Feeling much relieved, we found our way back to the main room and began filling out our forms with all the basic information. Our instructors gave the rundown of what we could expect, outlined the rules, and answered any questions from our group. Most of our group were doing this for the first time, but one couple was making their sixth zip line trip and their enthusiasm was infectious. They had purchased a Gopro and couldn’t wait to get video of their jumps. We were introduced to the two guides that would be leading us and we were ready to get our gear and head to the lines.

I grabbed a helmet while the guide grabbed my harness. The tangerine yellow helmet had a distinct, acrid odor, but as soon as the guide began strapping on my harness, my nose slapped by the stench of sweat and body odor. The distraction of envisioning the large sweaty guys who had coated the harness with their body odor, either unwashed, or from the stink of fear, distracted me from the fact my fear would be adding to the reek very shortly.

I was not alone! We were all draped in stinky gear. As we entered the van, our individual garment’s odor merged with the rest, creating a very aromatic atmosphere in the closed space of the air-conditioned van. The driver didn’t seem to notice, and before too long, neither did we. We were on our way to our launching spot.

Potholes filled the road and it was barely wide enough for us to clear the tribesmen and2016-01-14 11.15.02 dogs walking on the roadside. The steepness of the road had to be approaching, if not exceeding, a 45 degree slope. We reached a small plateau and the van pulled into a slight clearing on the side of the road, leaving enough room for another vehicle to pass. The driver turned back over his seat and told us that this was where the adventure began.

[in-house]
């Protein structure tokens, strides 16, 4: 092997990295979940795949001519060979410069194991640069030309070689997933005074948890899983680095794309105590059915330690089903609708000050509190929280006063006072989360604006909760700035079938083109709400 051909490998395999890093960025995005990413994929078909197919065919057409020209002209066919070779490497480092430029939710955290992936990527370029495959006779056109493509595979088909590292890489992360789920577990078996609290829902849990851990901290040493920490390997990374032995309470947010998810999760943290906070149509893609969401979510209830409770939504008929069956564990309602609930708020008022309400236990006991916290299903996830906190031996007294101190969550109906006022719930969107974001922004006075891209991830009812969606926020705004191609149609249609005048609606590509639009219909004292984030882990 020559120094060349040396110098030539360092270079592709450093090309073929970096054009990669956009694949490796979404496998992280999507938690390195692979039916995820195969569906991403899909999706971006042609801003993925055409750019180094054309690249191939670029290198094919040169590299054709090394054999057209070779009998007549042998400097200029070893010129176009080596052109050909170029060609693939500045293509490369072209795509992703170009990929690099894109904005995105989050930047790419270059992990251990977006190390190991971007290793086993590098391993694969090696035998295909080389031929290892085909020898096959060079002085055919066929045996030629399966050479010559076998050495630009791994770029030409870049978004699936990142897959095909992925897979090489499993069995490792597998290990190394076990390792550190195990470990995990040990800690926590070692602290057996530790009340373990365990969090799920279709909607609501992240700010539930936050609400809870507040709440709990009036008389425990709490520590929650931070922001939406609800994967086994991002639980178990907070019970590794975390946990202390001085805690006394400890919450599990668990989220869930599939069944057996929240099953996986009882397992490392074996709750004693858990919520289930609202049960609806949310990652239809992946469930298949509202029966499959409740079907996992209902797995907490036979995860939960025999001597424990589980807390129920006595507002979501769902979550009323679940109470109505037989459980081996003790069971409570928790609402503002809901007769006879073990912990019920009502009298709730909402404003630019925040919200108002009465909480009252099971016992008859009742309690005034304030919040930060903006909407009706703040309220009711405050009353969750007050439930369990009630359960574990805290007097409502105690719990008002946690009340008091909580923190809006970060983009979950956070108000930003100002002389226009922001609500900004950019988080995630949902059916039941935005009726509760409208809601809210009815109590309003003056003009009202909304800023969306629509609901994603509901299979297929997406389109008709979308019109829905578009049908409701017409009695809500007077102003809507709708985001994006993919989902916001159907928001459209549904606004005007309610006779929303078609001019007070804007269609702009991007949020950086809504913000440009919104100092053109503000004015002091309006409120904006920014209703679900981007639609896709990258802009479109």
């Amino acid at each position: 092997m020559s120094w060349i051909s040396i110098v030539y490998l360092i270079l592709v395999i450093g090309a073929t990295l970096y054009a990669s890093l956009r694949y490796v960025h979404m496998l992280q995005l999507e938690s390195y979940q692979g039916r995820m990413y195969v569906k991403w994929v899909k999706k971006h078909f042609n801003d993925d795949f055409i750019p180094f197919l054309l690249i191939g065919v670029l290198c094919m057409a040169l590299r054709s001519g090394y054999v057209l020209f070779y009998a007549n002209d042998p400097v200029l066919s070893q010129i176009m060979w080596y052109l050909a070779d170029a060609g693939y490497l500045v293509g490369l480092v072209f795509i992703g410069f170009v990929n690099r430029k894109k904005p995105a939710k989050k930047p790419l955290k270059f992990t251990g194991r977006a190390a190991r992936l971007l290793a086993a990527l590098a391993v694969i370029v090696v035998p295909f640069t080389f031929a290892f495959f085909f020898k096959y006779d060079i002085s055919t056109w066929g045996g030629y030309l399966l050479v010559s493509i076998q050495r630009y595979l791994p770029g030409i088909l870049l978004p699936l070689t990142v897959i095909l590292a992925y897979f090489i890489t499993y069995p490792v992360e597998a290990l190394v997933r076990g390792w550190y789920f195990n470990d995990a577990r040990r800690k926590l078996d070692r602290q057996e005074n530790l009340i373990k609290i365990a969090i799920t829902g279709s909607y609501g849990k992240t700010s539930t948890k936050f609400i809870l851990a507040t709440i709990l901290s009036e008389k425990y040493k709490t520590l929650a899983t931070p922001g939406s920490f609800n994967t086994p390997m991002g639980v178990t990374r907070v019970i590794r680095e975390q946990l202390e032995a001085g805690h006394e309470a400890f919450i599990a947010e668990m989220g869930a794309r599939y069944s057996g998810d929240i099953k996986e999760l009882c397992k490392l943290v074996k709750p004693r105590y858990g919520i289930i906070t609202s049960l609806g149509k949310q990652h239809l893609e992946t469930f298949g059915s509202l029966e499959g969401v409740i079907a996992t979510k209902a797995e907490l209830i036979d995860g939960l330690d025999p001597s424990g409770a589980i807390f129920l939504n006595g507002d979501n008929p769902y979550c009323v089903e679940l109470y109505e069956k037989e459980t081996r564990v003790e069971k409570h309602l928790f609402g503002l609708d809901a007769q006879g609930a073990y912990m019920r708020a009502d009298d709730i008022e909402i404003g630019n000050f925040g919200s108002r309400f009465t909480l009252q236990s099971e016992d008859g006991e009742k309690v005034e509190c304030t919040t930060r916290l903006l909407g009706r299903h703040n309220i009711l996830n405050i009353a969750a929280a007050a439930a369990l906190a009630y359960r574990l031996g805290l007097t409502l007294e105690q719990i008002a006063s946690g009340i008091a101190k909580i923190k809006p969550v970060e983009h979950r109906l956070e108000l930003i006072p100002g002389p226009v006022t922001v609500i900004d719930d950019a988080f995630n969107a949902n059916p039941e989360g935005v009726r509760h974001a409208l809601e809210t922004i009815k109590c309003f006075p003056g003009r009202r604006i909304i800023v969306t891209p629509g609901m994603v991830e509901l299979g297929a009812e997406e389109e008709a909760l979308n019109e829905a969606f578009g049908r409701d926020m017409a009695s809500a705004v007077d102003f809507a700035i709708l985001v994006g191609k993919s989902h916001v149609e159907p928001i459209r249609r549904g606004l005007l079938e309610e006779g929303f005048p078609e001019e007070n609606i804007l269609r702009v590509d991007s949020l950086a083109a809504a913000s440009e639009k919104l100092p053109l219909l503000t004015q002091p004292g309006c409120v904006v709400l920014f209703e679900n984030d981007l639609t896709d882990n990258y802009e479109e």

The sun had dried the dirt beside the road to a gray-white, making a marked contrast to the green grass line under the tree’s protection. A deep brown path led from our parking area, cutting through the grass and into the trees. As we entered the shade, the glare of the sun cleared and the lushness of the rainforest enveloped us. It took a moment for our eyes to adjust from the sun and glare to the deep shade of the thick canopy.

We followed our guide down a slope, across a winding path, to a set of steps cut into the rich, hard soil. As we ascended the slope, exposed roots and rocks created makeshift stairs. The line of us climbed a series of switchbacks until we had to be at least a hundred feet above where we entered. Looking down the incline was enough to make me light-headed and queasy. The physical effects of my phobia, as much as the climb, had my pulse quickening and made it hard to draw breathes.FB_IMG_1510027477214

We approached the first platform, the spot where we would put our lives in the hands of the creators of this course. The reality that in a few minutes, I would be hanging from a steel cable almost three hundred feet above the forest floor began to rake my guts again. Yes, the stink I would be adding to the harness would definitely be fear.

Yet, either by design or by chance, we delayed our first jump because high above us in the treetops, to the right of the platform, were a pair of gibbon. The distraction of nature in all its glory made the effort of getting a good picture of the white gibbon and the larger dark mate in the next tree over, my primary focus. Fear would have to wait a few more moments.

But now it was time! For the next three hours, we would jump from tree to tree, landing on platforms built around trees well over a hundred feet above the ground, with only cables to protect us from a disastrous fall. Could I do it? Would I need to be pushed off the platform? Would my clenched sphincter keep my guts from spilling? My mind was not my friend at the moment as I waited for those in front of me to jump.2016-01-16 15.05.36-1

Again, the camera saved me. My daughters went first and wanted me to get good pictures and video for social media. My wife was as white as I felt, but was thrilled to watch our daughters make their jump and successfully land on the tree a few hundred feet across the wire. My wife went next, and then it was me and the rear guide.